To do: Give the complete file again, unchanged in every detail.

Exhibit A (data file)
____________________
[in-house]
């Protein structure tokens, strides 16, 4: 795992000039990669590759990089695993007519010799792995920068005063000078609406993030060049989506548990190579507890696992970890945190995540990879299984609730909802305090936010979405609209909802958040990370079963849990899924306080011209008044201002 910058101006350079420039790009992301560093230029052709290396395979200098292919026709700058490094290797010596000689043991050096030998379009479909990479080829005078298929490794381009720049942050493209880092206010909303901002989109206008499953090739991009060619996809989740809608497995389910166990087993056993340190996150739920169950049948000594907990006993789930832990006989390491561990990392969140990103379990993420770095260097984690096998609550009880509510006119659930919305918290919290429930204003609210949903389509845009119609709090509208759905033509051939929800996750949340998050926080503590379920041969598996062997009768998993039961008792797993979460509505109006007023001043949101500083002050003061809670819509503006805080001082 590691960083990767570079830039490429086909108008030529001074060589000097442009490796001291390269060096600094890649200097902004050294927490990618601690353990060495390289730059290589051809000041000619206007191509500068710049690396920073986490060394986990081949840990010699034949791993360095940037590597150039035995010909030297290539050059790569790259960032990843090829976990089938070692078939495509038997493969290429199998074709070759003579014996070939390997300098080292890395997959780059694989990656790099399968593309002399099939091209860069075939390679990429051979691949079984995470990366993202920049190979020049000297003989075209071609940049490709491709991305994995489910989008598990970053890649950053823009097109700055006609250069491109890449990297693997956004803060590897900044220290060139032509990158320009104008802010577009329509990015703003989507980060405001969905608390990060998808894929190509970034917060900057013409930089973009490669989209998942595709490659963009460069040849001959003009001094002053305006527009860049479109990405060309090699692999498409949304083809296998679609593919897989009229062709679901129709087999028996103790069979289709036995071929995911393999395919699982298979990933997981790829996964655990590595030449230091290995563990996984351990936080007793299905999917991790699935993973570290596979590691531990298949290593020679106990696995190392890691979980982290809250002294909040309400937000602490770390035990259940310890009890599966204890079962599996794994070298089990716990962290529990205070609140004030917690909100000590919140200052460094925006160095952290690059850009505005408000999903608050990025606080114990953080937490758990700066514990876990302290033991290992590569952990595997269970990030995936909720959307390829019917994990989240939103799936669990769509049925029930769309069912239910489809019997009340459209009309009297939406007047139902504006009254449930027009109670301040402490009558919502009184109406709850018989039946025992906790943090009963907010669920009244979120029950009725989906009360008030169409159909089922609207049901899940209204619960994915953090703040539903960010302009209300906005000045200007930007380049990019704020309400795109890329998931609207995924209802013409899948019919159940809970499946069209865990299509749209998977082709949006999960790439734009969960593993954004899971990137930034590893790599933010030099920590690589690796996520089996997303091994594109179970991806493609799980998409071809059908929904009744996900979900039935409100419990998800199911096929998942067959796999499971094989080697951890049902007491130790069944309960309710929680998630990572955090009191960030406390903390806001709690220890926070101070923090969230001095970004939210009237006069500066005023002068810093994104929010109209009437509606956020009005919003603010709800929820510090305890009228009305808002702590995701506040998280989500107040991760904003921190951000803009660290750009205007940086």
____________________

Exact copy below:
[in-house]
């Protein structure tokens, strides 16, 4: 795992000039990669590759990089695993007519010799792995920068005063000078609406993030060049989506548990190579507890696992970890945190995540990879299984609730909802305090936010979405609209909802958040990370079963849990899924306080011209008044201002 910058101006350079420039790009992301560093230029052709290396395979200098292919026709700058490094290797010596000689043991050096030998379009479909990479080829005078298929490794381009720049942050493209880092206010909303901002989109206008499953090739991009060619996809989740809608497995389910166990087993056993340190996150739920169950049948000594907990006993789930832990006989390491561990990392969140990103379990993420770095260097984690096998609550009880509510006119659930919305918290919290429930204003609210949903389509845009119609709090509208759905033509051939929800996750949340998050926080503590379920041969598996062997009768998993039961008792797993979460509505109006007023001043949101500083002050003061809670819509503006805080001082 590691960083990767570079830039490429086909108008030529001074060589000097442009490796001291390269060096600094890649200097902004050294927490990618601690353990060495390289730059290589051809000041000619206007191509500068710049690396920073986490060394986990081949840990010699034949791993360095940037590597150039035995010909030297290539050059790569790259960032990843090829976990089938070692078939495509038997493969290429199998074709070759003579014996070939390997300098080292890395997959780059694989990656790099399968593309002399099939091209860069075939390679990429051979691949079984995470990366993202920049190979020049000297003989075209071609940049490709491709991305994995489910989008598990970053890649950053823009097109700055006609250069491109890449990297693997956004803060590897900044220290060139032509990158320009104008802010577009329509990015703003989507980060405001969905608390990060998808894929190509970034917060900057013409930089973009490669989209998942595709490659963009460069040849001959003009001094002053305006527009860049479109990405060309090699692999498409949304083809296998679609593919897989009229062709679901129709087999028996103790069979289709036995071929995911393999395919699982298979990933997981790829996964655990590595030449230091290995563990996984351990936080007793299905999917991790699935993973570290596979590691531990298949290593020679106990696995190392890691979980982290809250002294909040309400937000602490770390035990259940310890009890599966204890079962599996794994070298089990716990962290529990205070609140004030917690909100000590919140200052460094925006160095952290690059850009505005408000999903608050990025606080114990953080937490758990700066514990876990302290033991290992590569952990595997269970990030995936909720959307390829019917994990989240939103799936669990769509049925029930769309069912239910489809019997009340459209009309009297939406007047139902504006009254449930027009109670301040402490009558919502009184109406709850018989039946025992906790943090009963907010669920009244979120029950009725989906009360008030169409159909089922609207049901899940209204619960994915953090703040539903960010302009209300906005000045200007930007380049990019704020309400795109890329998931609207995924209802013409899948019919159940809970499946069209865990299509749209998977082709949006999960790439734009969960593993954004899971990137930034590893790599933010030099920590690589690796996520089996997303091994594109179970991806493609799980998409071809059908929904009744996900979900039935409100419990998800199911096929998942067959796999499971094989080697951890049902007491130790069944309960309710929680998630990572955090009191960030406390903390806001709690220890926070101070923090969230001095970004939210009237006069500066005023002068810093994104929010109209009437509606956020009005919003603010709800929820510090305890009228009305808002702590995701506040998280989500107040991760904003921190951000803009660290750009205007940086």